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Inspirational teacher to be missed

Analisa Sandoval | Monday, April 26, 2010

Upon reflection of our early school days, the most potent memories are often associated with one particular figure. More often than not, we can pick out one person who made our education light up. We identify one person who had the power to inspire, to spark our curiosity. Someone who demanded our best effort, yet never had to ask because we wanted to exceed his expectations. We all have these figures in our memory, and for me, his name is David Thurston.

At Los Alamos High School, Mr. Thurston taught honors biology for juniors. Aware of his reputation as being both eccentric and academically demanding, I went into Mr. Thurston’s class with trepidation. I did not realize his enthusiasm would reshape my academic path.

Mr. Thurston wore a tie to school every day, because education was something to be taken seriously. These ties ranged from standard stripes to Donald Duck to DNA’s double helix. School was serious business, but it didn’t have to be boring. He commanded everyone’s attention, yet found a way to engage us all on a personal level. His class was not a passive environment — to be in attendance demanded full participation. An integral part of his teaching was his ability to connect with students, something he accomplished with a dry sense of humor. The Kreb’s cycle became the tale of a broken down car, mitosis was a story acted out with Play-Doh. Mr. Thurston transformed biology from a flavorless array of textbook pages into a world of molecular battles, complex cooperative systems and intricate works of art.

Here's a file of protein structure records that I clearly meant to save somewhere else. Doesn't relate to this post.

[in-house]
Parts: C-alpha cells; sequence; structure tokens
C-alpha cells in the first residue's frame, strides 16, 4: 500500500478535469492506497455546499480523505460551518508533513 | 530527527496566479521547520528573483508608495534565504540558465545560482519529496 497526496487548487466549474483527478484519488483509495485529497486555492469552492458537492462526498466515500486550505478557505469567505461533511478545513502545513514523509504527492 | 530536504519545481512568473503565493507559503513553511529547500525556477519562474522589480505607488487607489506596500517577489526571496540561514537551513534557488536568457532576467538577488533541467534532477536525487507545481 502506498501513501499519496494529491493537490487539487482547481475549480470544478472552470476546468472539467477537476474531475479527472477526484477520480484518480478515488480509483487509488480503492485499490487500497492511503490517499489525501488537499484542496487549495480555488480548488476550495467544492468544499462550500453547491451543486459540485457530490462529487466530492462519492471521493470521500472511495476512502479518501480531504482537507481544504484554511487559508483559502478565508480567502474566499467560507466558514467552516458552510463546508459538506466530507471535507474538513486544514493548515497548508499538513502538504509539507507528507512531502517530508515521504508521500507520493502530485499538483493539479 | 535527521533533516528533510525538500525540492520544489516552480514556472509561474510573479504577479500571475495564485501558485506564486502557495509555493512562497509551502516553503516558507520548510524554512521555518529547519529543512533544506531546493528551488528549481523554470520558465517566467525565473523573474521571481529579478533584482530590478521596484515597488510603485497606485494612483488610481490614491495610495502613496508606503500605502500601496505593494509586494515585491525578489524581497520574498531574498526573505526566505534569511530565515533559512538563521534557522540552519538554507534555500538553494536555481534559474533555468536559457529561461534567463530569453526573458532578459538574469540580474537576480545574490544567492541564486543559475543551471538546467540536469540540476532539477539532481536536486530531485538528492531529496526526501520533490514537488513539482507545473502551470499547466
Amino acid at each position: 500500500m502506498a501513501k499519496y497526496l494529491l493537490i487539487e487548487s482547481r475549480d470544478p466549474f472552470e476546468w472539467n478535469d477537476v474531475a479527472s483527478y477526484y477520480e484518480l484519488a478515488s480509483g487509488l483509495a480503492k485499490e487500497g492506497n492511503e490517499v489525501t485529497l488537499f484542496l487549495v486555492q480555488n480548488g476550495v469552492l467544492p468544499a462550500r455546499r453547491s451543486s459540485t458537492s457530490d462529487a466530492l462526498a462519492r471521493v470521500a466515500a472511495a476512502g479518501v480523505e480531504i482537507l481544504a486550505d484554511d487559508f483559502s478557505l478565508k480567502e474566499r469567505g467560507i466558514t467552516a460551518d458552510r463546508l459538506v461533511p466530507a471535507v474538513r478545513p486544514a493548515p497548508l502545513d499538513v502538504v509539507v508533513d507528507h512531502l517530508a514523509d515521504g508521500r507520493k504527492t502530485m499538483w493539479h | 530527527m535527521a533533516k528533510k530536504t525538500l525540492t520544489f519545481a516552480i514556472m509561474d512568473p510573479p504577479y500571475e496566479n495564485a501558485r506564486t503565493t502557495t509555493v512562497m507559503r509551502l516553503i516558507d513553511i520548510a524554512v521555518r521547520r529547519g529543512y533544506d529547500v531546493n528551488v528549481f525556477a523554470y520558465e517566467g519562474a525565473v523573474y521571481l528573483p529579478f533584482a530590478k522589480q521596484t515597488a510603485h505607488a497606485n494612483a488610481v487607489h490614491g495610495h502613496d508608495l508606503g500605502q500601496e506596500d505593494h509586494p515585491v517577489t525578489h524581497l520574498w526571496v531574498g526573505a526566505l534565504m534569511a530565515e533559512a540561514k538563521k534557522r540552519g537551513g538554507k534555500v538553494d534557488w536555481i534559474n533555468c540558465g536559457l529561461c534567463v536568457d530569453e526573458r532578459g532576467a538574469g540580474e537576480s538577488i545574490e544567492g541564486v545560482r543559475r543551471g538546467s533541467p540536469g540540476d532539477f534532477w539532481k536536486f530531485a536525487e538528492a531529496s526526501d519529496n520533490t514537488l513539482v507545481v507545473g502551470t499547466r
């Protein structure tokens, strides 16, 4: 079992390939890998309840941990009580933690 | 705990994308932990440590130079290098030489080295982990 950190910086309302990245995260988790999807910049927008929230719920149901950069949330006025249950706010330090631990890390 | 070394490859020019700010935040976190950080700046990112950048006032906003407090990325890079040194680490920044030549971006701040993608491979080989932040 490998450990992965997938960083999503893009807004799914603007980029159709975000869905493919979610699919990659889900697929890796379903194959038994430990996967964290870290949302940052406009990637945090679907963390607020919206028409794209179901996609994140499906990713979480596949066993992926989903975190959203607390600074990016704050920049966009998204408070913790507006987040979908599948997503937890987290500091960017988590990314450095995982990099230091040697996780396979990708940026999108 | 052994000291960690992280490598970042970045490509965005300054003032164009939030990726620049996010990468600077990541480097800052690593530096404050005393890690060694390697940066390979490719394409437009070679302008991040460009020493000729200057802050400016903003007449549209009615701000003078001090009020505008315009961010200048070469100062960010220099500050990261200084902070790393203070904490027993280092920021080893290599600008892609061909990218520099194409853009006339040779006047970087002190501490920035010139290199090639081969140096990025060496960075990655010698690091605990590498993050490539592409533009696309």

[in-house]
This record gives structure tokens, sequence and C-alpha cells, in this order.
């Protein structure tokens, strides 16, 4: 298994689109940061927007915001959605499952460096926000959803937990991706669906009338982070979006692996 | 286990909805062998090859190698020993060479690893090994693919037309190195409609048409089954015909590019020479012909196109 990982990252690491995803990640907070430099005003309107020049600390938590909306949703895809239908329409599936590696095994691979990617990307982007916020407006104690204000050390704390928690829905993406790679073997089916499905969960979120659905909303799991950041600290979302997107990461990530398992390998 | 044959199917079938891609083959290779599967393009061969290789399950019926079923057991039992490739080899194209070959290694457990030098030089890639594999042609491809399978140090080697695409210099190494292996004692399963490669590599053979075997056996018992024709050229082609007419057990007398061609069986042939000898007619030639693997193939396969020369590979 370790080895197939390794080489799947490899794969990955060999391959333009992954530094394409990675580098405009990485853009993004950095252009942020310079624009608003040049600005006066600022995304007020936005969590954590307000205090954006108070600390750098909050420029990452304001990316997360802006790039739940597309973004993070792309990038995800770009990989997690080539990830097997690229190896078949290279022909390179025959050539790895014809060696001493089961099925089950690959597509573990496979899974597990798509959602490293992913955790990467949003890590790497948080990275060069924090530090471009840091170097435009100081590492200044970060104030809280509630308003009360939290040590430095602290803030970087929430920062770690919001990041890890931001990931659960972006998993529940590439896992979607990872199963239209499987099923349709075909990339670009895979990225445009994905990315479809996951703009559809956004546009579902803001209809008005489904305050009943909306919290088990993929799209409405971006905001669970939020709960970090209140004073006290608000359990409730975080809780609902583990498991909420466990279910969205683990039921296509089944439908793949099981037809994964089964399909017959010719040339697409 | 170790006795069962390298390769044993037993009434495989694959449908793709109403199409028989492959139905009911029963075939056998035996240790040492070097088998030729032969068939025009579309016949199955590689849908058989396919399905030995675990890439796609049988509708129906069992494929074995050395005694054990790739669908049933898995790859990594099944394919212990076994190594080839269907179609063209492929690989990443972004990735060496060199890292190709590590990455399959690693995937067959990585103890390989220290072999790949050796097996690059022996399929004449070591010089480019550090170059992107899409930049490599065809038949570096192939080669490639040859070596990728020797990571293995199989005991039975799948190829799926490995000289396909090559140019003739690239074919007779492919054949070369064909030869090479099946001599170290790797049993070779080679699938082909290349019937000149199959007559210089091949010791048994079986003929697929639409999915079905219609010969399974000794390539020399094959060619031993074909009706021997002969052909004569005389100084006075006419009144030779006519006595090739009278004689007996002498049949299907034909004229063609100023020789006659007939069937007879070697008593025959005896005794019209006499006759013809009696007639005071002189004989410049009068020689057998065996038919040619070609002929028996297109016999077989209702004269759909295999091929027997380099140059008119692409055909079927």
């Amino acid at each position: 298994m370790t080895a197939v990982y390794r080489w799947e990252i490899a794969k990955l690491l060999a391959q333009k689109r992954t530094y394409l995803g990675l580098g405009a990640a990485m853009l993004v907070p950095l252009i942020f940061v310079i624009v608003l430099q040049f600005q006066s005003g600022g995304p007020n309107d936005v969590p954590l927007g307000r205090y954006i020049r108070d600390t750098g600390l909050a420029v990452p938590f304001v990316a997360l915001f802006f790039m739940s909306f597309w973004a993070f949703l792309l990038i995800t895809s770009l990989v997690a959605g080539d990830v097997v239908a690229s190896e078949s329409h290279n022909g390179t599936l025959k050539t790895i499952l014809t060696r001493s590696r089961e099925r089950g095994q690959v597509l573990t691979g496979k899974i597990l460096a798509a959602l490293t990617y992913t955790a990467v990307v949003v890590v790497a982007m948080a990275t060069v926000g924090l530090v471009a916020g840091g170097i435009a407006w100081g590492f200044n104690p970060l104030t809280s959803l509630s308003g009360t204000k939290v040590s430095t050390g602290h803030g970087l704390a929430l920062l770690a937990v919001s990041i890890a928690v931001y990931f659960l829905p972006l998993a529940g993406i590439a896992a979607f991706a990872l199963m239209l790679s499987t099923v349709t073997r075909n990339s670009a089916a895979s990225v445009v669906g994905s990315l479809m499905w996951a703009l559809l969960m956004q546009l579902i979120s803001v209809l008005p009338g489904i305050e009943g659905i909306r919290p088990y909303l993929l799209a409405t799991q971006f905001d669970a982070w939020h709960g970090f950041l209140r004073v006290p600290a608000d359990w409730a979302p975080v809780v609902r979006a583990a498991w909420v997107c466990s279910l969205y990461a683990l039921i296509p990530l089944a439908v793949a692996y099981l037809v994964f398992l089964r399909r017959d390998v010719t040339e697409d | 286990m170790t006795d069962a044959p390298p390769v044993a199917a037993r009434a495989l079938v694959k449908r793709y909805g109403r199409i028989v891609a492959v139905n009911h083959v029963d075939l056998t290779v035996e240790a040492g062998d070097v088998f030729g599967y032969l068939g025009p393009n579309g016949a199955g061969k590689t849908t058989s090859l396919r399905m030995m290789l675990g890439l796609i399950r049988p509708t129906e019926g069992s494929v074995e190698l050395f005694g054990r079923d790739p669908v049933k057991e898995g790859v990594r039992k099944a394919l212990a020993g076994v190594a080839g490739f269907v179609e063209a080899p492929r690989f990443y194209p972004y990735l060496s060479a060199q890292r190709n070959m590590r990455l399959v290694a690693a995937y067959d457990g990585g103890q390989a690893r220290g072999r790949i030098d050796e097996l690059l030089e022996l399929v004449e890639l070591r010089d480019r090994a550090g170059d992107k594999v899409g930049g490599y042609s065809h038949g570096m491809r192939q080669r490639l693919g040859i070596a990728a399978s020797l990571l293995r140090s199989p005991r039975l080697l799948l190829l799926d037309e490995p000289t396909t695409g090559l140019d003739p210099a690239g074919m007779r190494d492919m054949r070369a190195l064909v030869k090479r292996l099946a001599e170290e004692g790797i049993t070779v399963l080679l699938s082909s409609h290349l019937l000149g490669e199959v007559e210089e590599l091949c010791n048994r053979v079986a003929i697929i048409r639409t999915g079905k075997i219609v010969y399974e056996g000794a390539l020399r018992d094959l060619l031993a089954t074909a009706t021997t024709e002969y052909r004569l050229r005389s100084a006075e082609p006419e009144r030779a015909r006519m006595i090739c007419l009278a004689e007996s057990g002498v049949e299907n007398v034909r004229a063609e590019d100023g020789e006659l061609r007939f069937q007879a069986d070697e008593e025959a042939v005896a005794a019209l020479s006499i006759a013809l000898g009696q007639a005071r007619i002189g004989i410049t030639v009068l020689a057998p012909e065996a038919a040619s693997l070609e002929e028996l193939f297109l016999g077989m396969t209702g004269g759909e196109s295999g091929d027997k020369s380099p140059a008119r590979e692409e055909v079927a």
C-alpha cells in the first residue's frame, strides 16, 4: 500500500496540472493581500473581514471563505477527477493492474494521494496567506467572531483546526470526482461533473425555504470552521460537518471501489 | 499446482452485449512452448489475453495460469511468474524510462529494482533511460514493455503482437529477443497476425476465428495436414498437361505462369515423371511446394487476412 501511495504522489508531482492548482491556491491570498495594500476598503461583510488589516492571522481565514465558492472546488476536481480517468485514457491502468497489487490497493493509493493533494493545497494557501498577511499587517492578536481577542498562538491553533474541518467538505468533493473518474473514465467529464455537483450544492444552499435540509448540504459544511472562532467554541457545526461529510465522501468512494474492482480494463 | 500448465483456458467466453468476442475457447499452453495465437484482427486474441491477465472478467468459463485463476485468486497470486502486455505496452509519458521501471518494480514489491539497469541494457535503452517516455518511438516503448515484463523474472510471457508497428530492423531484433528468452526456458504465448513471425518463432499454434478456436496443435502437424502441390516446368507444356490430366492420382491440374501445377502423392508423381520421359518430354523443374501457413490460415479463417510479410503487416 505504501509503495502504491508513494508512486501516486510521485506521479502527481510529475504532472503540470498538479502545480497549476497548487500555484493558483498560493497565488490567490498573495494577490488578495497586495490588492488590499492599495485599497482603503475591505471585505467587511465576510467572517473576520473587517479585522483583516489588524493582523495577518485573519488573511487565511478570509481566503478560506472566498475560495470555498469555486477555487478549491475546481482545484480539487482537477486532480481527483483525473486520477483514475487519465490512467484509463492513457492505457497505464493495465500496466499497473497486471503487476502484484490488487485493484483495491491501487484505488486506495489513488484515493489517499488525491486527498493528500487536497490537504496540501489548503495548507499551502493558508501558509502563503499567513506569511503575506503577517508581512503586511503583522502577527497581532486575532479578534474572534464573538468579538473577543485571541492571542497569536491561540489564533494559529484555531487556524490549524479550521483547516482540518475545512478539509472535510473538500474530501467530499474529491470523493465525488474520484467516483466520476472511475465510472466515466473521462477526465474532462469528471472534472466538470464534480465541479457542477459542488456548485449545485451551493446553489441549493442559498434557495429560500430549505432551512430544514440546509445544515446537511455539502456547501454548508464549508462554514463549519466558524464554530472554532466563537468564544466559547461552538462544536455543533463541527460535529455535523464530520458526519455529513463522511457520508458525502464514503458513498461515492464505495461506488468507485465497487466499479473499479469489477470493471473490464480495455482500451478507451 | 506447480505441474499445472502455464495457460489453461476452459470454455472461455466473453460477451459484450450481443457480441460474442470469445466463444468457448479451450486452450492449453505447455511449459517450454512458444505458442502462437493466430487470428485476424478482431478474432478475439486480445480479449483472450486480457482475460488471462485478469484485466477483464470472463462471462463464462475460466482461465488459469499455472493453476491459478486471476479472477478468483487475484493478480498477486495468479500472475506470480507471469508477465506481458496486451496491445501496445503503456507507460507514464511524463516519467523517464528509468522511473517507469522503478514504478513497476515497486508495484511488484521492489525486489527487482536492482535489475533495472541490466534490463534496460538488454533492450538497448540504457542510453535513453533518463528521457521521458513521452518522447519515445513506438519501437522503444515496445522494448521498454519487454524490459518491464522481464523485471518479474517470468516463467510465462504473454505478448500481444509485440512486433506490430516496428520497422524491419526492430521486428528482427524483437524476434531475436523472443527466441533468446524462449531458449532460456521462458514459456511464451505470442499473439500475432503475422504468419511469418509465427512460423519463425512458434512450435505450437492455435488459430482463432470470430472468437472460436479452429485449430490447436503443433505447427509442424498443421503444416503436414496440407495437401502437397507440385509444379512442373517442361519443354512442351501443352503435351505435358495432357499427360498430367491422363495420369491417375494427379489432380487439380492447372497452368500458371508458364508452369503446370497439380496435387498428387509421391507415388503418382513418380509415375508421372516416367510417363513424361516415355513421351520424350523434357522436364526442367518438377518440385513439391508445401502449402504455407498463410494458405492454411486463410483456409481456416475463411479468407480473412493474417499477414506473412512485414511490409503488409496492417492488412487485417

His passion was palpable.

Mr. Thurston taught biology but he did more than present facts. He described the history of the universe and beginning of life — big bang to Homo sapiens — in less than five minutes. After battling with leukemia for just over a year, he said his final goodbye this month. He will be missed by students, parents and all who felt his ardor. He passed on an eagerness for raw knowledge, knowledge gained purely for its own sake. Thank you, Mr. Thurston, for having the courage to inspire us all.


Analisa Sandoval


Welsh Family Hall

April 25